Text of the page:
The indictments were for: participation in a common plan or conspiracy for the accomplishment of a crime against peace; planning, initiating and waging wars of aggression and other crimes against peace; participating in war crimes; crimes against humanity. The accusations were accompanied by a lot of physical evidence and eyewitness statements. The horrific photos and videos taken by Soviet soldiers in Auschwitz and other camps liberated by the Red Army showed the whole world the true face and thoughts of Nazism.

The court proceedings in compliance with all the standards and the rights of the accused to the defence lasted for almost a year and ended in October 1946. Most of the defendants were found guilty and sentenced to capital punishment, imprisonment for life or many years.

But not only the officials and organisations of the Third Reich were convicted by the international court. The operative part of the verdict of the Nuremberg Tribunal contains the following words: “War is essentially an evil thing. Its consequences are not confined to the belligerent States alone, but affect the whole world. To initiate a war of aggression, therefore, is not only an international crime; it is the supreme international crime differing only from other war crimes in that it contains within itself the accumulated evil of the whole.”

Therefore, by organising this court, the international community made it clear that “the evil of the whole” was defeated and completely failed in making our world a hell.

It’s well known, that there was no main organiser of all these crimes among the defendants. Adolf Hitler put himself on trial without waiting for the end of the war.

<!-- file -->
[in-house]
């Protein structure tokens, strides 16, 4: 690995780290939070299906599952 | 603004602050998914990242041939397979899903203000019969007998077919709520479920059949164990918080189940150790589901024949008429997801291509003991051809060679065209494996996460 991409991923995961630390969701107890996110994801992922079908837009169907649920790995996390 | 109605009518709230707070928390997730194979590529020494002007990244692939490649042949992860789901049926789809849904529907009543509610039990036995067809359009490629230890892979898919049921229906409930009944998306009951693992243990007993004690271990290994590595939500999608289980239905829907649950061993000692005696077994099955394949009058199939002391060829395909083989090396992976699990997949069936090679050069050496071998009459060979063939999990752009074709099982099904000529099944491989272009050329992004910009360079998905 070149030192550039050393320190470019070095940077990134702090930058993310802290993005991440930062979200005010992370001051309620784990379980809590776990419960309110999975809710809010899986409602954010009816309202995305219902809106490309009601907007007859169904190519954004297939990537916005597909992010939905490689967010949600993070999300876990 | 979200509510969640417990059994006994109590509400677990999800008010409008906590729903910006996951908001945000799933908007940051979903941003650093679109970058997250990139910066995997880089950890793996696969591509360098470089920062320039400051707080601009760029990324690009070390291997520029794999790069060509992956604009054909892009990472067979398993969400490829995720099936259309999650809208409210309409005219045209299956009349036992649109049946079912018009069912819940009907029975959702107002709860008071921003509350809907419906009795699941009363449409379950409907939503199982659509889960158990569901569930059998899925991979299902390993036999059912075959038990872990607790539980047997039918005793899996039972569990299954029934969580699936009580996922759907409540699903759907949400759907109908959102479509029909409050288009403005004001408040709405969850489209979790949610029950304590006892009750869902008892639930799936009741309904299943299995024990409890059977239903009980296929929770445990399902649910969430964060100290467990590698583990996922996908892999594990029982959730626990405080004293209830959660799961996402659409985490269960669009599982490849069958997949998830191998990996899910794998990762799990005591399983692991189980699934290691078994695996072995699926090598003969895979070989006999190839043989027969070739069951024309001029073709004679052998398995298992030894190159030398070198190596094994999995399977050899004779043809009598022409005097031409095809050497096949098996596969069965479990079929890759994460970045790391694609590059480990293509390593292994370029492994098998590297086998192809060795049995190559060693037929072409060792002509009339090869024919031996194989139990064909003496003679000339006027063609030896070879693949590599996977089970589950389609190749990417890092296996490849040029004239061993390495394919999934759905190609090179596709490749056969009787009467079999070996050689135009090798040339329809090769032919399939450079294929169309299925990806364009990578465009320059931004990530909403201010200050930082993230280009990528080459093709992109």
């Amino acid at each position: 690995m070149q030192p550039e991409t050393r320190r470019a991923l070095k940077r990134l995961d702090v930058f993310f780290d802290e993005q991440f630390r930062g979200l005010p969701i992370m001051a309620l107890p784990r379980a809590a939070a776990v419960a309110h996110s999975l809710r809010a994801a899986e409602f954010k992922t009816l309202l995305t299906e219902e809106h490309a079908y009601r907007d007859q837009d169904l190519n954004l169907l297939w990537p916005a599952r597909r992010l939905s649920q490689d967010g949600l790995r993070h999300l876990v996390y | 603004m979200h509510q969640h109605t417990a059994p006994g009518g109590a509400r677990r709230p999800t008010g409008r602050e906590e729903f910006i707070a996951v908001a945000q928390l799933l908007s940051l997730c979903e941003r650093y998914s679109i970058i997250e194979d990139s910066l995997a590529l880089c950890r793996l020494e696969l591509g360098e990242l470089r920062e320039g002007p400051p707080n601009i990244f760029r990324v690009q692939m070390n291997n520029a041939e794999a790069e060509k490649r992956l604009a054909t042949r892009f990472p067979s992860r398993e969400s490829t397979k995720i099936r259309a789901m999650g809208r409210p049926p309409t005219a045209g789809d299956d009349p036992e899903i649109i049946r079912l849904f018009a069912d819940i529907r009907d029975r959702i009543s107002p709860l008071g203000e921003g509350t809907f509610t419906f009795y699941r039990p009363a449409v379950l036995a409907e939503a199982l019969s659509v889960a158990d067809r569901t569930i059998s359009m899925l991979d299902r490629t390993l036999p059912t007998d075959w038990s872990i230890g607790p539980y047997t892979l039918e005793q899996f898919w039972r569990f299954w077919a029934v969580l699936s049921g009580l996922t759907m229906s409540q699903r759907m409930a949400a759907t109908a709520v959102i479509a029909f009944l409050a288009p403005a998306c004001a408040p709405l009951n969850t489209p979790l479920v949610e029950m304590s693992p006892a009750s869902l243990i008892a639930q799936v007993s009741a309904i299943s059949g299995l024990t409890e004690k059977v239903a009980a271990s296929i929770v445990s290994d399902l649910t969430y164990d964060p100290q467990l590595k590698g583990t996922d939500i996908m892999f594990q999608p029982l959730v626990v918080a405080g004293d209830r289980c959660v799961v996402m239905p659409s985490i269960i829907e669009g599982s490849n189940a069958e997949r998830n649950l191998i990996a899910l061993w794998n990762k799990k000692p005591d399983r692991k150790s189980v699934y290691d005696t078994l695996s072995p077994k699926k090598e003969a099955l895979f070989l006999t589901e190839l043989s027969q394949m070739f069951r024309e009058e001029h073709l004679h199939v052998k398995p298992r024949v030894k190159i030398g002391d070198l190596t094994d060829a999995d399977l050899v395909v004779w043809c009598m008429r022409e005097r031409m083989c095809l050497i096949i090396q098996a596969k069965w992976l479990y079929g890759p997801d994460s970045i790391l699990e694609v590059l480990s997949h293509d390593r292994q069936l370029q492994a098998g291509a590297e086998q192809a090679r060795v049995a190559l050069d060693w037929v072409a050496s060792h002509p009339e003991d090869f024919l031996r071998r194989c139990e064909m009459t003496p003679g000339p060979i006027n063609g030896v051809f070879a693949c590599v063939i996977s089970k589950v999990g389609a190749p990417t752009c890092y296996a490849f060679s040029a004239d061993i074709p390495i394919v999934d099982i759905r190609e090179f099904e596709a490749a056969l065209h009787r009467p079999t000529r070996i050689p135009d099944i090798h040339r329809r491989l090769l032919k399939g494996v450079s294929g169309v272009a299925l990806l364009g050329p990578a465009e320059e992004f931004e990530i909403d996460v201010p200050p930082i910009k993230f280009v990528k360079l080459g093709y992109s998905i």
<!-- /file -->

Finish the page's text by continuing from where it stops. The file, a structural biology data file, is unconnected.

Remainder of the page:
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But what were Hitler’s goals when he began to pursue an aggressive policy? Everyone can find an answer in a book of a German politician, H. Rauschning, who’s quoting the leader of the Third Reich: “We are obligated to depopulate as part of our mission… If you ask me what I mean by depopulation, I mean the removal of entire racial units.

And that is what I intend to carry out… I have the right to remove millions of an inferior race that breeds like vermin!”.

With these goals, Hitler invaded the Soviet Union in June 1941, when most of Europe had already been captured by him.

Our nation paid a huge price for the liberation of our territory and many other countries from the invaders.

The war killed more than 27 million men and women, most of whom were civilians. Many of them became victims of genocide, cases of which are still being investigated.

At the same time, today we see attempts to revise the events of Second World War and the Nuremberg Trials, when some people and even countries, trying to rewrite the history, identify criminals as heroes and liberators as invaders.